Many thanks to PoB for bringing these two long overdue milestones in British folk back into the spotlight where they so richly belong.




VARIOUS ARTISTS — Peru Bravo: Funk, Soul & Psych from Peru’s Radical Decade

Album: Peru Bravo: Funk, Soul & Psych from Peru's Radical Decade

Artist: Various Artists

Label: Tigers Milk

Release Date: October 14, 2014

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The track slouches in on shimmering wah-wahed guitar, navigating the familiar blues chords from the opening to Hendrix’s “Hey Joe.” Still, you are not very far into this cut before it shifts into a more heated gear. A rattle of congas quickens the pace, the guitars jangle in agitated counterpoint, the vocal, in Spanish, unfurls in quick bravado, floats to impossible falsetto. You can imagine the members of Jeliko, a late 1960s band from Lima, Peru, huddled with headphones over a battered Hendrix single, swallowing American psychedelic rock whole and spitting it out spiked with Latin syncopation.

Peru Bravo: Funk, Soul & Psych from Peru’s Radical Decade (Tiger Milk) is a double-vinyl, 16-track compilation that documents an extraordinary period during the late 1960s and early 1970s, when despite harsh political repression, a genre-omnivorous blend of rock, jazz, funk and traditional Peruvian music blew up in Lima. The set documents the entire reign of General Juan Velasco Alvarado, who took over the government as a socialist reformer 1974 (albeit in a military coup), but eventually sought control of all elements of Peruvian society – its economy, language, education system and culture. Like a lot of authoritarians, Velasco favored indigenous folk arts over foreign imports; he made Quechua an official language of Peru. So, just as Peruvian musicians were beginning to get easier access to Western recordings – and to absorb influences like West Coast psych, American R&B, funk and heavy rock – this kind of eclecticism became politically dangerous.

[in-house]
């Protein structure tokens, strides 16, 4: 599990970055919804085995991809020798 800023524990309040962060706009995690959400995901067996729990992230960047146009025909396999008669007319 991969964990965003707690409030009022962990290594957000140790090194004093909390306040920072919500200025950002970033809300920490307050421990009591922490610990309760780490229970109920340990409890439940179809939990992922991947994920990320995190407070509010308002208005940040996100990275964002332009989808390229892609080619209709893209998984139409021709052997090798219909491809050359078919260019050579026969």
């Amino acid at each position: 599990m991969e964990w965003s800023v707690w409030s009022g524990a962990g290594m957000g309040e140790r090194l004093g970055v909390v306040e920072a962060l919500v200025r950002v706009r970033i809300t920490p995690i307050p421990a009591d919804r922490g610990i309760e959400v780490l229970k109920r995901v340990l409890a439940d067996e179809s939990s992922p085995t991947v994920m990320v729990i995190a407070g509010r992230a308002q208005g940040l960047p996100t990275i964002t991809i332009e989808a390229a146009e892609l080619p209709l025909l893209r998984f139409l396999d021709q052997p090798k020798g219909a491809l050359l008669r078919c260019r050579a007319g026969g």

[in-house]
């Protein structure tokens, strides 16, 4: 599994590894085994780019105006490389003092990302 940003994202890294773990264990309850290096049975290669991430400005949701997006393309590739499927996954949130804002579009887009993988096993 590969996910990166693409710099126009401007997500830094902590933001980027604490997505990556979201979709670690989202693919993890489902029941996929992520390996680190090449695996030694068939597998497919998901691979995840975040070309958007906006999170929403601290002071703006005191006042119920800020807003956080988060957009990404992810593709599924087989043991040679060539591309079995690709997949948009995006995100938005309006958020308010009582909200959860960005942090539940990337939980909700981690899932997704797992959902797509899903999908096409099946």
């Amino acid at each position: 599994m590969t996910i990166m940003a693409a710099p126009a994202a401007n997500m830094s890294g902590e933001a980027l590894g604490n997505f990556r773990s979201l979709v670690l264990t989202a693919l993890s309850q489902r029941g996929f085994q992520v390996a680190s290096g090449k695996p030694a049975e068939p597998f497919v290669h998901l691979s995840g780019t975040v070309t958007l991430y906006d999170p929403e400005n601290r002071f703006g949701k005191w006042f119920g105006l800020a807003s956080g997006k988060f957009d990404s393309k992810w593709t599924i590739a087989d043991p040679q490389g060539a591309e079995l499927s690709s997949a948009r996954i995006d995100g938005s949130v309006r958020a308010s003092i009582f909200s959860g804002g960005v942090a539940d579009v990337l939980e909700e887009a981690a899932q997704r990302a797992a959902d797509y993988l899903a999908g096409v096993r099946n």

The music that Peru Bravo celebrates grew up underground, drawing in traditional art forms but mixing them with forbidden ones. It’s a heady mix, where slinky chicha grooves meet Tower of Power horn blasts, where smouldery Booker T. organ vamps sidle up to scorching hand drum syncopations.

There’s hardly a dead spot on this compilation, and the best stuff is very good indeed. Among the highlights, I’d count Black Sugar’s blistering hard salsa rampage “Checan,” Laghonia’s garage rock raveup “Bahia,” Los Holys’ super tight surf Latin cover of the Meters’ “Cissy Strut,” and The Image’s “Outasite,” a dreamy psych soul reverie that reminds me a lot of Tommy James’ “Crystal Blue Persuasion.” Speaking of covers, Los Texao offers their take on Steppenwolf classic “Sookie Sookie.” Also included is psych band Traffic Sound (“La Camita”), which has long been a favorite of BLURT’s editor. But the best cut on the disc by a pretty good margin belongs to chicha heavyweights Los Destellos. Their “Onsta la Yerbita” starts in acid-trip bloops of wah wah and echo-shrouded spoken word, then kicks to life in a back-slanting, hip-shifting syncopated groove. An organ shimmers like a highway heat mirage and through it rips a lacerating fuzz guitar. It is radiantly beautiful and abrasive at the same time, and one of the most remarkable moments on an excellent disc.

You don’t really need the historical background to enjoy Peru Bravo, but it’s there if you want it in an extensive essay on Lima’s 1960s and 1970s music scene and notes on the artists and tracks. Along the way you learn how “in Peru, ‘bravo’ has a double meaning. It can refer to something that is edgy or dangerous but can also be celebratory, as in English.” The collection was expertly compiled by award-winning chef/restaurateur and best-selling author Martin Morales (he’s additionally worked with such artists as Matthew Herbert, Chucho Valdez, Oi Va Voi, Omara Portuondo, Tata Guines, Orquesta Aragon and Novalima), along with Duncan Ballantyne (who has managed Soundway Records, Brazilian label Far Out and Naive in the UK) and Andrés Tapia del Rio (of Lima’s Recycled Records).

But mostly if you like funk, soul, psych or rock, you’ll like Peru Bravo. Great stuff.


DOWNLOAD: “Onsta la Yerbita,” “Checan”


PHIL SEYMOUR – In Concert! / VARIOUS ARTISTS – Twilley Won’t Mind: Dwight Twilley Band Tribute

Album: In Concert! / Twilley Won’t Mind: Dwight Twilley Band Tribute

Artist: Phil Seymour / Various Artists

Label: Airline / Zero Hour

Release Date: December 02, 2014

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We power pop acolytes can be a long-suffering bunch. Many is the time when our heroes have seemed on the cusp of breaking big, only to be shoved aside by a more mainstream-stroking bandwagon-hopper or, worse, discovering that their supporters at the label were gone (or, even worse, the label itself had shuttered). This tends to leave us, the lonely fans, casting our hosannas year after year to the utter indifference of friends, family, foils and foes. Still, we persist, viewing our unconditional love as a noble cause. Once in awhile a true fan actually puts his money where his mouth is and finances an actual project.